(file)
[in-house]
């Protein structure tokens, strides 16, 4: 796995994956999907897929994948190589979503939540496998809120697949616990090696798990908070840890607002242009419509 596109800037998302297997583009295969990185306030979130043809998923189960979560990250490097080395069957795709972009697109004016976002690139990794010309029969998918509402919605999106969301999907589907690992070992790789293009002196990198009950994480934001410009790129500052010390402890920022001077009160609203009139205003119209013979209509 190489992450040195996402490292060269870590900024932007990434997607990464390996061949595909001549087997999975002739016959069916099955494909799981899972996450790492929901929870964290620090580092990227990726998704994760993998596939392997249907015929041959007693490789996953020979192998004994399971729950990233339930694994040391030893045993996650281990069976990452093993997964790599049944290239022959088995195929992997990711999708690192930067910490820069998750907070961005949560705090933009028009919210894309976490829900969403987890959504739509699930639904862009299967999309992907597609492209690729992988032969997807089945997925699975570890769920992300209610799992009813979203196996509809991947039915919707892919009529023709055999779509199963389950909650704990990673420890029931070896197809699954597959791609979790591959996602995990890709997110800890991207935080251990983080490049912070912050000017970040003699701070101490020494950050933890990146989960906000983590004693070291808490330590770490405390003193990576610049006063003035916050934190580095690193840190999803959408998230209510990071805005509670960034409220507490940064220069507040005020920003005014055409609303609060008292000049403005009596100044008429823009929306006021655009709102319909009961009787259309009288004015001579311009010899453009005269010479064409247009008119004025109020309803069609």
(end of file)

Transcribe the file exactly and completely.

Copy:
[in-house]
């Protein structure tokens, strides 16, 4: 796995994956999907897929994948190589979503939540496998809120697949616990090696798990908070840890607002242009419509 596109800037998302297997583009295969990185306030979130043809998923189960979560990250490097080395069957795709972009697109004016976002690139990794010309029969998918509402919605999106969301999907589907690992070992790789293009002196990198009950994480934001410009790129500052010390402890920022001077009160609203009139205003119209013979209509 190489992450040195996402490292060269870590900024932007990434997607990464390996061949595909001549087997999975002739016959069916099955494909799981899972996450790492929901929870964290620090580092990227990726998704994760993998596939392997249907015929041959007693490789996953020979192998004994399971729950990233339930694994040391030893045993996650281990069976990452093993997964790599049944290239022959088995195929992997990711999708690192930067910490820069998750907070961005949560705090933009028009919210894309976490829900969403987890959504739509699930639904862009299967999309992907597609492209690729992988032969997807089945997925699975570890769920992300209610799992009813979203196996509809991947039915919707892919009529023709055999779509199963389950909650704990990673420890029931070896197809699954597959791609979790591959996602995990890709997110800890991207935080251990983080490049912070912050000017970040003699701070101490020494950050933890990146989960906000983590004693070291808490330590770490405390003193990576610049006063003035916050934190580095690193840190999803959408998230209510990071805005509670960034409220507490940064220069507040005020920003005014055409609303609060008292000049403005009596100044008429823009929306006021655009709102319909009961009787259309009288004015001579311009010899453009005269010479064409247009008119004025109020309803069609």